Retail NI Call For Business Focused Executive

As Northern Ireland's political leaders engage in a further round of negotiations aimed at ending the political stalemate, retail chief Glyn Roberts is demanding that any reestablished Executive be more focused on delivering for businesses.

Writing about the need to reboot Northern Ireland plc, Mr Roberts said the new Stormont institutions must be more agile, strategic and delivery-focused.

"The world has moved on since we last had a working government at Stormont. Brexit uncertainty, climate change and trade wars are huge challenges to the UK economy and will impact on Northern Ireland.

"That is why a restored Assembly and Executive need to be rebooted and become less about process and more about delivery. It cannot be business as usual with a few tweaks here and there - we must see real change.

"We have heard in recent years about creating a Northern powerhouse in England –so how do we create a Northern Ireland economic powerhouse? How do we achieve a 5% growth rate instead of bumping along at less than 1%?

"How do we make Northern Ireland the best place in the UK and Ireland to shop, socialise, locate and to start a business? What do we need to do to make Northern Ireland an eco-system of innovation?

"Fundamentally, what should our region have achieved economically, socially and politically by 2030? Big questions like these require big answers from our political leaders."

Mr Roberts welcomed the positive outcomes delivered during the ten years of devolution, such as the Small Business Rate Relief Scheme, Town Centre First Retail Planning Policy and Business Improvement Districts, which he believes helped advance the region's economy.

"But we need much, much more if we are to deliver the answer to my previous questions," the retail chief continued.

"Part of the answer lies in how we formulate policy. Retail NI wants to see a more agile, strategic and delivery - focused Executive. So how do we achieve this?

"Stormont needs to operate like any other coalition administration with collective responsibility and an adequately funded and effective opposition. Inclusive power sharing will always be the bottom line, but a new Executive needs to move away from just being about conflict management and deliver more tangible change.

"Every other Coalition Government agrees a draft Programme for Government first and then decides which party gets which ministries. Under the current system they do it the other way around which has lead in the past to poor collective responsibility, a departmental silo mentality and weak policy development."

Mr Roberts recommended the establishment of a Programme for Government sub-group, which would aid the efficiency of a new administration.

Along with Hospitality Ulster and Manufacturing NI, the organisation has called for a fourth strand to be added to the talks to include key civic society organisations, to foster a partnership with political parties in rebooting the economic agenda.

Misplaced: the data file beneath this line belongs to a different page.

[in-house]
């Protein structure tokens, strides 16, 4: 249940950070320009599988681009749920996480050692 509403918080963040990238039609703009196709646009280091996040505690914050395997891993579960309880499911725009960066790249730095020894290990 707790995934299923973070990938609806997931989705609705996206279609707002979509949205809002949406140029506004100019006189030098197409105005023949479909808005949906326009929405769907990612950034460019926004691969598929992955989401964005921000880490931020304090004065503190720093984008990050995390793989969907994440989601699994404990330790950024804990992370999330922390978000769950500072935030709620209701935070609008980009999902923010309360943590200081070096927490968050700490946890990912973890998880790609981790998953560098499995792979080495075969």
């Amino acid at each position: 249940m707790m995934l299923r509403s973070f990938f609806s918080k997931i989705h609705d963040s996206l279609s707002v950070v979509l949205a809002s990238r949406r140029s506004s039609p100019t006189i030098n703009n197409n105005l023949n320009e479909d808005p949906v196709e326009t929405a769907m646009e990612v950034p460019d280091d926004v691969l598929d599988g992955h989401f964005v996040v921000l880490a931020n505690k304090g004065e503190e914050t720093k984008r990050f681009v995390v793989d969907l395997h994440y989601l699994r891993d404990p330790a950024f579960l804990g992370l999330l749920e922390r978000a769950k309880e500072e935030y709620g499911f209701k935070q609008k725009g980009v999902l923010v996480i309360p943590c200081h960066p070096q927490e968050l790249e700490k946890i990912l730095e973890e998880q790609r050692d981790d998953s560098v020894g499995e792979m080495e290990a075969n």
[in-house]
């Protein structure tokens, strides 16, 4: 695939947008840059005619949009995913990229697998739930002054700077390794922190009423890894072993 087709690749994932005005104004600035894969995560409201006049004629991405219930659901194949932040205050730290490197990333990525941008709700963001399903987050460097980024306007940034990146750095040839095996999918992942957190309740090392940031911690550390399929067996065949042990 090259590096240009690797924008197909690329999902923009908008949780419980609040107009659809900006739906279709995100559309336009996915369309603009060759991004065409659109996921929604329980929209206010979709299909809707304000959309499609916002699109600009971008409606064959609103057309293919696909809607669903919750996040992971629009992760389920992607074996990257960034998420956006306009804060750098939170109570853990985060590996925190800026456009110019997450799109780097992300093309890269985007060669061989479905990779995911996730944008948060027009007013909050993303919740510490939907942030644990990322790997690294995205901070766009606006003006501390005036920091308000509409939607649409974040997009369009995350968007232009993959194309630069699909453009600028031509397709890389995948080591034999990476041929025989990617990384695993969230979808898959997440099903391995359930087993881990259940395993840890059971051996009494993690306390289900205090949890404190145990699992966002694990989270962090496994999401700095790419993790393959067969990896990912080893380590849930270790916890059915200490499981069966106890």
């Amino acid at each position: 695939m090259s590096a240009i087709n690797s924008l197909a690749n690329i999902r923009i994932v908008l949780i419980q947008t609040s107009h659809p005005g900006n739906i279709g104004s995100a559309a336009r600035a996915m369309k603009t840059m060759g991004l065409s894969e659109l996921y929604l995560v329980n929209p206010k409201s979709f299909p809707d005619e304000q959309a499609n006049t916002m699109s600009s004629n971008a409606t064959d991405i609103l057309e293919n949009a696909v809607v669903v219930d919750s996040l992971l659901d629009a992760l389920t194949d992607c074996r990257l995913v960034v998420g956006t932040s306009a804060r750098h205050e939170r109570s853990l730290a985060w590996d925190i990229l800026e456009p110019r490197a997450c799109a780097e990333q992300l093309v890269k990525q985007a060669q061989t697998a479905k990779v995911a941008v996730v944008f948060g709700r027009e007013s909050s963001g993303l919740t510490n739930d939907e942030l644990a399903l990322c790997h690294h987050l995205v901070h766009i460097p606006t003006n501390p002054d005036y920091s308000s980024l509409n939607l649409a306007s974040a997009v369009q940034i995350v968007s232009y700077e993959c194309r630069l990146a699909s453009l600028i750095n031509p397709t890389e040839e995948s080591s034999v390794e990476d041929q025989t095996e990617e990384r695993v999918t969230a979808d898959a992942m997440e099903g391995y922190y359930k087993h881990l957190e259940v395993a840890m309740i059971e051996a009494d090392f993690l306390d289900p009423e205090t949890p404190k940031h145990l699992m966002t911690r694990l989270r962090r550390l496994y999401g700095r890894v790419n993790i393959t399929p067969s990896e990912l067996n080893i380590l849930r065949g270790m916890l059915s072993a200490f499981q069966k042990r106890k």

He explained: "The Programme for Government needs to be more than just a deal between five parties and instead should also include the key partners in the economy, such as business, trade unions, local councils and the voluntary sector. We shouldn't be seen as just consultees but as essential partners in the delivery of prosperity for Northern Ireland."

Retail NI's recently published 'Regeneration NI' plan set out a number of priorities for a new Programme for Government. These are:

• Fundamental change to the broken and antiquated system of business rates

• Infrastructure investment- establishment of a Rural Town & Village Infrastructure Fund, airport growth, high-speed rail service between Belfast & Dublin

• Rural small business strategy- to support existing businesses and the next generation of SMEs

• Strategy for the six further education colleges.

Mr Roberts said: "All of this will cost money. But if we are ever to break the cycle of limited economic growth and realise our true potential, then we a need a major investment by the British Government and possibly the Irish Government and the EU to make this happen. To enable a new Stormont administration to tackle all of these challenges a Prosperity Investment Fund should be established as part of a new Good Friday Agreement for the 21st century.

"While money is important, it is leadership above all else that we need. Now more than ever do we need our political leaders to lead the way with big bold solutions and to take the difficult decisions. Real leaders do not see problems; they seek solutions.

"I want to see a Northern Ireland, which is an outward looking, confident, tolerant, welcoming and inclusive region that has something to give to the rest of the world. It can be done."


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